Kezia Dugdale has moved to clarify her stance on independence after she said in an interview ''it's not inconceivable'' that she could support a future Yes vote if the UK leaves the EU.
Speaking to the Fabian Review, the Scottish Labour leader said she "would very much like'' to remain part of both the UK and EU.
Ms Dugdale was asked where her ''loyalty'' would be if there was an overall vote to leave in the EU referendum but the majority of Scots wanted to remain.
She told the Fabian Review: ''I've never contemplated that. I really wouldn't like to choose, because what I want to do is the best possible thing for Scotland. (I would be) putting Scotland first.''
When pushed on the topic and asked if she would ''argue, for Scotland's sake, against the UK Union", Ms Dugdale said: ''Possibly. It's not inconceivable.''
Ms Dugdale later moved to clarify her position in a statement, saying: "As I made clear in the leaders' TV debate this week, Labour has ruled out a second independence referendum. We won't introduce one in government and we would vote against one if it's introduced by any other party.
"I campaigned as hard as anybody to ensure that Scotland remained part of the UK. The collapse in the oil price showed that the best way to secure our public services is to stay in the UK.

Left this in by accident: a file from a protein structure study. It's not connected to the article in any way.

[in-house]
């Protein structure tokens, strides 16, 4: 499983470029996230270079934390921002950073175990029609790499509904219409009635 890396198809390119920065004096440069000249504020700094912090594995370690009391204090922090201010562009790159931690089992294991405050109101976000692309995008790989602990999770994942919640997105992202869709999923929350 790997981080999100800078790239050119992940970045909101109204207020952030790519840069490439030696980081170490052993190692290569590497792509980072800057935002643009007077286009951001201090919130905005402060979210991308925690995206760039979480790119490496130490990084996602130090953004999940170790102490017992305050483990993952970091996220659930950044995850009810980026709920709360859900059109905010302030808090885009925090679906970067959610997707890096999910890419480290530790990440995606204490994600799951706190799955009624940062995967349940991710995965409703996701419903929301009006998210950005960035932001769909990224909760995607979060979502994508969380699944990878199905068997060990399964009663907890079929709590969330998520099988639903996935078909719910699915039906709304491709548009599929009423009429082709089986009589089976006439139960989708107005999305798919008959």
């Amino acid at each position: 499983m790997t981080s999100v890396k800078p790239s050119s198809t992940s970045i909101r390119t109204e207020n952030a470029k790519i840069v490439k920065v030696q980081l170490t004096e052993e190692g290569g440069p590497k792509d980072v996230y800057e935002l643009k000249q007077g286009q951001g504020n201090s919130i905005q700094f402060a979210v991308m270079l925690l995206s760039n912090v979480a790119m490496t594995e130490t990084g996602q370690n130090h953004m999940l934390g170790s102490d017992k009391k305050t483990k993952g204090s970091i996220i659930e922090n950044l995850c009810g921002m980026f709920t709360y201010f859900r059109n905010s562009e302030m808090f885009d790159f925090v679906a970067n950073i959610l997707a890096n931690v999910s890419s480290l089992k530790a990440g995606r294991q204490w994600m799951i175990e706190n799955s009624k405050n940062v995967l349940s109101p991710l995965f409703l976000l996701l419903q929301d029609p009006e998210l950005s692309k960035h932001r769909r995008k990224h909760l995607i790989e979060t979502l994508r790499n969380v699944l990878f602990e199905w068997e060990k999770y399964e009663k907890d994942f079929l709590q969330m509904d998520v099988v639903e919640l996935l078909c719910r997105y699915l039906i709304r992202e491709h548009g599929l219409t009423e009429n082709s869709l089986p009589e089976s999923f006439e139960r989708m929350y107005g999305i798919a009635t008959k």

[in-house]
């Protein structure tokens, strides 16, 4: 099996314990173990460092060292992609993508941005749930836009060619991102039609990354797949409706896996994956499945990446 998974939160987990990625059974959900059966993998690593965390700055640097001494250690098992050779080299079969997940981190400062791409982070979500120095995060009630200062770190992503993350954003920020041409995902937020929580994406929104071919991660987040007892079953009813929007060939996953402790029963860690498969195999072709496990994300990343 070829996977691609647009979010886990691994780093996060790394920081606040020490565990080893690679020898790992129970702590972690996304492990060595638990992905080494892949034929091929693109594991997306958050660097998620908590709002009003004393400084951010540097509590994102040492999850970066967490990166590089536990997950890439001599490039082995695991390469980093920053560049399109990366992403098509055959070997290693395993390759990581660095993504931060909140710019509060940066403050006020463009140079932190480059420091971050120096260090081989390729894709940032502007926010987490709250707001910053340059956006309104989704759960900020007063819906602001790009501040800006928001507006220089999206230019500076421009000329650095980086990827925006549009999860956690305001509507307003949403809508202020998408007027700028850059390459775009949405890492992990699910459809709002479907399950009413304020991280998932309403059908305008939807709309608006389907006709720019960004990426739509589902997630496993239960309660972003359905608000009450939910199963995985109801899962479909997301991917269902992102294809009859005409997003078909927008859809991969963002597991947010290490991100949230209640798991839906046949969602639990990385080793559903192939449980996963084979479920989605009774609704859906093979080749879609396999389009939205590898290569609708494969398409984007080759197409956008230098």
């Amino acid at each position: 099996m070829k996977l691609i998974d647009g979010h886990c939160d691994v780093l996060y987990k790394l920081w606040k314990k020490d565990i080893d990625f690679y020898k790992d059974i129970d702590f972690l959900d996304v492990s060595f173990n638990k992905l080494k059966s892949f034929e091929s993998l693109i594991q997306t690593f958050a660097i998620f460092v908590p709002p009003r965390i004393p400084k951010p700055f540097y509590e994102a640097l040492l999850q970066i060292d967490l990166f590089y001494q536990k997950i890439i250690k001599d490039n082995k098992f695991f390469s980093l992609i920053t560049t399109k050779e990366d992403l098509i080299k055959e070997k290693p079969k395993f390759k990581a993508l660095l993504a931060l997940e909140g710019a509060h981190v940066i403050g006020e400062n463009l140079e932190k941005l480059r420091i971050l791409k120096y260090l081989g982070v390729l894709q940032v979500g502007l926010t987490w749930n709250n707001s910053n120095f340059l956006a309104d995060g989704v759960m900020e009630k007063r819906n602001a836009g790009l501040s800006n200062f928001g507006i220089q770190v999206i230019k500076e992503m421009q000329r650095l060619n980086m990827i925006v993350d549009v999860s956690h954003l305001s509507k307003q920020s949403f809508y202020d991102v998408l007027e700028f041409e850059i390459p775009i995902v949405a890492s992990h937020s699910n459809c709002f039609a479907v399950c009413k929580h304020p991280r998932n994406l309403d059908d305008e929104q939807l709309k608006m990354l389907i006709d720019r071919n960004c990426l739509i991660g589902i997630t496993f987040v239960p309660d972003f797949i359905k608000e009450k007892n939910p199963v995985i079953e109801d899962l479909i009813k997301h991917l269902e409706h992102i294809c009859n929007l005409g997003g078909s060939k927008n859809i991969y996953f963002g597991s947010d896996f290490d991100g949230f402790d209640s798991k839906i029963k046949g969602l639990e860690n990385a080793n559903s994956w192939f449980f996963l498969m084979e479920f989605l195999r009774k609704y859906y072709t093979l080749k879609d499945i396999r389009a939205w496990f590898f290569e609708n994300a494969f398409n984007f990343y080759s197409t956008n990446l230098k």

"I would vote to stay in the UK in any future referendum."
Independence re-emerged as an election issues during a debate this week.
During the STV programme, Nicola Sturgeon said any future referendum decision was "in the hands of the people", while Tory leader Ruth Davidson accused the First Minister of disrespecting the 2014 poll.
Ms Davidson said Scottish Labour ''simply cannot be trusted to defend the decision of two million Scots to stay part of the UK''.
''The idea that Scotland's place in the United Kingdom is in some way dependent on Britain's membership of the EU is offensive," the Tory leader added.
"Scotland helped build the UK and is an integral part of it - confirmed by the referendum vote just 18 months ago.''
Scottish Liberal Democrat leader Willie Rennie said: "Only the Scottish Liberal Democrats are now unambiguously in favour of Scotland's place in the United Kingdom and the European Union.
"With Labour confusion over independence and the Conservative division over Europe, the SNP are rubbing their hands with glee at the prospect of another independence debate."